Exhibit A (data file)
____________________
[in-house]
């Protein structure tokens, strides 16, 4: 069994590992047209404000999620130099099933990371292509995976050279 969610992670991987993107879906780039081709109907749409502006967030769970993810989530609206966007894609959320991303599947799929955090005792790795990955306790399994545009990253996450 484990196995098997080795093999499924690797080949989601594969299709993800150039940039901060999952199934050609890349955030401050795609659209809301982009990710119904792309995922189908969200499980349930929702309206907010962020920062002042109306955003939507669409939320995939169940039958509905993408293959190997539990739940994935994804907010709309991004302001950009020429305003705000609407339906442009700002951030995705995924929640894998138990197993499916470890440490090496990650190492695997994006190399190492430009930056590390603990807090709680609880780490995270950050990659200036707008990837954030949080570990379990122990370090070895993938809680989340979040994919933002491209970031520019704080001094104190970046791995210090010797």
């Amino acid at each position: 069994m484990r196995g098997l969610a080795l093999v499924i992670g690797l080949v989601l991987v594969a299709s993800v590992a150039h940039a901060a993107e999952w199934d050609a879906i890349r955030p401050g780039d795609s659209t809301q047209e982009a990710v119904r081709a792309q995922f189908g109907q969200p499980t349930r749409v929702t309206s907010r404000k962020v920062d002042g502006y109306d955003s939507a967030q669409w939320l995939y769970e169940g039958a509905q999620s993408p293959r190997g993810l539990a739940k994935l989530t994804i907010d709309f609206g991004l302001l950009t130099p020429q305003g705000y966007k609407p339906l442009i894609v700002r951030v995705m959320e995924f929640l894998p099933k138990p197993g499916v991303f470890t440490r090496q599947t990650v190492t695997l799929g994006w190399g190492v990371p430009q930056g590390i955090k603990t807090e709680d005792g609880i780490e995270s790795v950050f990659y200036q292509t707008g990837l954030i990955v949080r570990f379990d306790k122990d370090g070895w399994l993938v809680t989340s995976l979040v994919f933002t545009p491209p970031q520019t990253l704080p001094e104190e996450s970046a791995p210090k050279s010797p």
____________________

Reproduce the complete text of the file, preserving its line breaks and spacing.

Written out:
[in-house]
């Protein structure tokens, strides 16, 4: 069994590992047209404000999620130099099933990371292509995976050279 969610992670991987993107879906780039081709109907749409502006967030769970993810989530609206966007894609959320991303599947799929955090005792790795990955306790399994545009990253996450 484990196995098997080795093999499924690797080949989601594969299709993800150039940039901060999952199934050609890349955030401050795609659209809301982009990710119904792309995922189908969200499980349930929702309206907010962020920062002042109306955003939507669409939320995939169940039958509905993408293959190997539990739940994935994804907010709309991004302001950009020429305003705000609407339906442009700002951030995705995924929640894998138990197993499916470890440490090496990650190492695997994006190399190492430009930056590390603990807090709680609880780490995270950050990659200036707008990837954030949080570990379990122990370090070895993938809680989340979040994919933002491209970031520019704080001094104190970046791995210090010797």
């Amino acid at each position: 069994m484990r196995g098997l969610a080795l093999v499924i992670g690797l080949v989601l991987v594969a299709s993800v590992a150039h940039a901060a993107e999952w199934d050609a879906i890349r955030p401050g780039d795609s659209t809301q047209e982009a990710v119904r081709a792309q995922f189908g109907q969200p499980t349930r749409v929702t309206s907010r404000k962020v920062d002042g502006y109306d955003s939507a967030q669409w939320l995939y769970e169940g039958a509905q999620s993408p293959r190997g993810l539990a739940k994935l989530t994804i907010d709309f609206g991004l302001l950009t130099p020429q305003g705000y966007k609407p339906l442009i894609v700002r951030v995705m959320e995924f929640l894998p099933k138990p197993g499916v991303f470890t440490r090496q599947t990650v190492t695997l799929g994006w190399g190492v990371p430009q930056g590390i955090k603990t807090e709680d005792g609880i780490e995270s790795v950050f990659y200036q292509t707008g990837l954030i990955v949080r570990f379990d306790k122990d370090g070895w399994l993938v809680t989340s995976l979040v994919f933002t545009p491209p970031q520019t990253l704080p001094e104190e996450s970046a791995p210090k050279s010797p």